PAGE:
The victory gave further impetus to the realization of the ambitious program to diversify the kingdom’s economy by reducing the role of oil
The assignment of Riyadh as the venue for Expo 2030 represents a success for Mohammed bin Salman, the ‘de facto’ leader of Saudi Arabia, and a further push for the realization of ‘Vision 2030’, the ambitious program to diversify the economy of the kingdom by reducing the role of oil. The victory was strongly opposed by human rights organisations, who denounced a make-up operation by Mbs – the acronym by which the heir to the throne is known in the West – for build a new image of the kingdom, ‘scarred’ by the murder of Saudi journalist Jamal Khashoggi in 2018 and civil rights abuses.
Riyadh Expo 2030, whose theme is ‘The era of change: together for a forward-looking future’, will be just one of the major international events that the Gulf monarchy will host in the coming years. Already strong in impressive sports investments – from F1 to football with the ownership of Newcastle – Saudi Arabia, which has allocated 7.8 billion dollars for the Expo alone, continues to strengthen its position on the world stage, leveraging sport as a tool for soft power. The kingdom, which recently hired former coach Roberto Mancini, will host the Asian Football Cup in 2027.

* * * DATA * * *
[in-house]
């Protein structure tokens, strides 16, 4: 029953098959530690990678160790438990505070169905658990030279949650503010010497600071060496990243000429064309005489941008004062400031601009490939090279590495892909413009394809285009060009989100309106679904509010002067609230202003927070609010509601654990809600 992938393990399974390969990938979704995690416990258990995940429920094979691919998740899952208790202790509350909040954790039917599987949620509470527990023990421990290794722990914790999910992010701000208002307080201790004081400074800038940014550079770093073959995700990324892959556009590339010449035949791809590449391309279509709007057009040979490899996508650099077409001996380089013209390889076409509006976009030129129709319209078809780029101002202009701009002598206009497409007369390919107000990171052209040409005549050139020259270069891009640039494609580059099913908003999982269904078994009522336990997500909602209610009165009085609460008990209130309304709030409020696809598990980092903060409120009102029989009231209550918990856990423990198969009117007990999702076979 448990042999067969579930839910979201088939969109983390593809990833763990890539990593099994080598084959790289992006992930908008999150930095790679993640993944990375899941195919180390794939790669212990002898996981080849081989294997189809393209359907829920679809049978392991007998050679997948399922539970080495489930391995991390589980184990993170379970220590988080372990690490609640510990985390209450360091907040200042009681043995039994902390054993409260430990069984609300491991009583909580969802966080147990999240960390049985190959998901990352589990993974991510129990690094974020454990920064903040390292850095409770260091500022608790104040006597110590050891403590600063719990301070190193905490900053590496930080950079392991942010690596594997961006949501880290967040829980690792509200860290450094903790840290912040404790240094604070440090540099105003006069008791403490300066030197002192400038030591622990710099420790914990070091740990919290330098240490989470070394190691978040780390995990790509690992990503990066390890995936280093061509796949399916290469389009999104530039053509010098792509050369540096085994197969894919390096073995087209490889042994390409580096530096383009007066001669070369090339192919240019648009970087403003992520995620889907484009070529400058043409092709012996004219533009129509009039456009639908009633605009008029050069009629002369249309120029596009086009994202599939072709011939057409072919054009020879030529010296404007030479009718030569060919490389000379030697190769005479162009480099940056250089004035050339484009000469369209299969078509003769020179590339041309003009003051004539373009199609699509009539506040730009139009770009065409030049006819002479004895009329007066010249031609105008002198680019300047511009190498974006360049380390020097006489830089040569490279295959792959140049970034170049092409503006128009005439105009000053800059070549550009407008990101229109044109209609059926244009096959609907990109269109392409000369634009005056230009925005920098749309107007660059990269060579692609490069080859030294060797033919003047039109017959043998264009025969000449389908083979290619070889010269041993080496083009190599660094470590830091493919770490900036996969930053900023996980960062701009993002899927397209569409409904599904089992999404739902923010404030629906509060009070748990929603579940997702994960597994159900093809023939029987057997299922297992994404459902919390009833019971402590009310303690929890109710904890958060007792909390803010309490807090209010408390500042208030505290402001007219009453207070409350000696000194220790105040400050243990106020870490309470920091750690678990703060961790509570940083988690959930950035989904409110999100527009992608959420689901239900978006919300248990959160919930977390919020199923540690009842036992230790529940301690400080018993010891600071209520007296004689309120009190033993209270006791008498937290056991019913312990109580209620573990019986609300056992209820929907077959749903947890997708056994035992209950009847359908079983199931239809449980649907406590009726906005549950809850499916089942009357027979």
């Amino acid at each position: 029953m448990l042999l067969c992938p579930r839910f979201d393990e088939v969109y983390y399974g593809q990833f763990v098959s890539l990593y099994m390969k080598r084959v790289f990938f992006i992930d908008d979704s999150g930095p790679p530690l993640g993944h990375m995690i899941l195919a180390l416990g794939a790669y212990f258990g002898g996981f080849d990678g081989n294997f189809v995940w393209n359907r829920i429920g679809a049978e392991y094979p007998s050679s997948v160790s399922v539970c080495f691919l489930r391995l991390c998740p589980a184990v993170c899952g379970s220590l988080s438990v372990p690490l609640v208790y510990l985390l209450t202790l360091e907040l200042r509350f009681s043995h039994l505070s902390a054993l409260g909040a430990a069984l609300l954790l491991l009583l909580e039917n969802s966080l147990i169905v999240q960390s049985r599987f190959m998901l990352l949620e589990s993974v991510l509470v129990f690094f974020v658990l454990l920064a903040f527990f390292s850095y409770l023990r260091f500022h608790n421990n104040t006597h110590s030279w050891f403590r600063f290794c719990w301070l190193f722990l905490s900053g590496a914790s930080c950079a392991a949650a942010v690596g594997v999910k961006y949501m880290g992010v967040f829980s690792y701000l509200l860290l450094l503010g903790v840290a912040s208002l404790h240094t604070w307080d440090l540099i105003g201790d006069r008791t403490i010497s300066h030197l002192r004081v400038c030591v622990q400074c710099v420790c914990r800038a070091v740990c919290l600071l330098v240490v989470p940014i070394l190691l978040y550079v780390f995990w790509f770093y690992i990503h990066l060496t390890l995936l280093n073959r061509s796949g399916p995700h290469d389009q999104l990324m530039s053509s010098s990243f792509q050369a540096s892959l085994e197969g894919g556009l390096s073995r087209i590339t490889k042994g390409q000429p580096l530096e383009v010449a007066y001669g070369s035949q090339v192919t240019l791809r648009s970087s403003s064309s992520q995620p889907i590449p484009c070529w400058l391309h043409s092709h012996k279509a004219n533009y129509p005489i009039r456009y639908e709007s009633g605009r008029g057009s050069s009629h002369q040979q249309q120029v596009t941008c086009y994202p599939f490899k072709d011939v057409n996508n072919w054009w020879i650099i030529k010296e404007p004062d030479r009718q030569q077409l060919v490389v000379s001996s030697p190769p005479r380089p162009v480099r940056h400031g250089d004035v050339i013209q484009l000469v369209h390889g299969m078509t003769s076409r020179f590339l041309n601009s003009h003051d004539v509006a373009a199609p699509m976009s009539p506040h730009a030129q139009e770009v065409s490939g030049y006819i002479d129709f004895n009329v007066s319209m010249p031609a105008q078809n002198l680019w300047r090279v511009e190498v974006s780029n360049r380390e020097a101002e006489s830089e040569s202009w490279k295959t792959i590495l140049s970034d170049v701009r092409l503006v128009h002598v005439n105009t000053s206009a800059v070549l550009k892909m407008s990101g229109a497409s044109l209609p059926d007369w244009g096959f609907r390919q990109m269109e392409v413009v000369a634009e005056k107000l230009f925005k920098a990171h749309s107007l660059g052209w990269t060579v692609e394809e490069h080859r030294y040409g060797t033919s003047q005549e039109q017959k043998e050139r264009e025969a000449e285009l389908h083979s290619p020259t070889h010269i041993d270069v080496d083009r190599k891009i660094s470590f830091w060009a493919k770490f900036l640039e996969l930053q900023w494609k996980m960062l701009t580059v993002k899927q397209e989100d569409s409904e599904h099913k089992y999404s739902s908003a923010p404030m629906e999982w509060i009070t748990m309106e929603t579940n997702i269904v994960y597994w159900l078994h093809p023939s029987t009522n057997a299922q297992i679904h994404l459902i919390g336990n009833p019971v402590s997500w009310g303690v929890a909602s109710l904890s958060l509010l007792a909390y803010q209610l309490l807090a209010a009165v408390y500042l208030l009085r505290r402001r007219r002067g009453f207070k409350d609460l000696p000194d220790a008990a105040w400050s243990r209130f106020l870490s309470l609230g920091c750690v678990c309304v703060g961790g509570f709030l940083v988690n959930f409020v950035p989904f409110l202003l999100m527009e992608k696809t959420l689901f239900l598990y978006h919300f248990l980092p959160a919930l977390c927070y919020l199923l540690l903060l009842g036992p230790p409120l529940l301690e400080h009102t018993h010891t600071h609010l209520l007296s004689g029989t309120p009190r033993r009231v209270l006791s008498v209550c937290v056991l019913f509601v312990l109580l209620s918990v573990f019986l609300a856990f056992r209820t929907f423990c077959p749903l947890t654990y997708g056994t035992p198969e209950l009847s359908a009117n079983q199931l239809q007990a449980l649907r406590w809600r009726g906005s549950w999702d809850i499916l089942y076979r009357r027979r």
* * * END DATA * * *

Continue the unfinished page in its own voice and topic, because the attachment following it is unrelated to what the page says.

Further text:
A sort of dress rehearsal in view of the World Cup which, after the withdrawal of Australia’s candidacy, will be held in the Gulf monarchy in 2034. In the same year the 22nd edition of the Asian Games will be held in Riyadh. In 2029, however, the kingdom will host the Asian Winter Games with hundreds of billions of investments planned for a country where snow is certainly not familiar.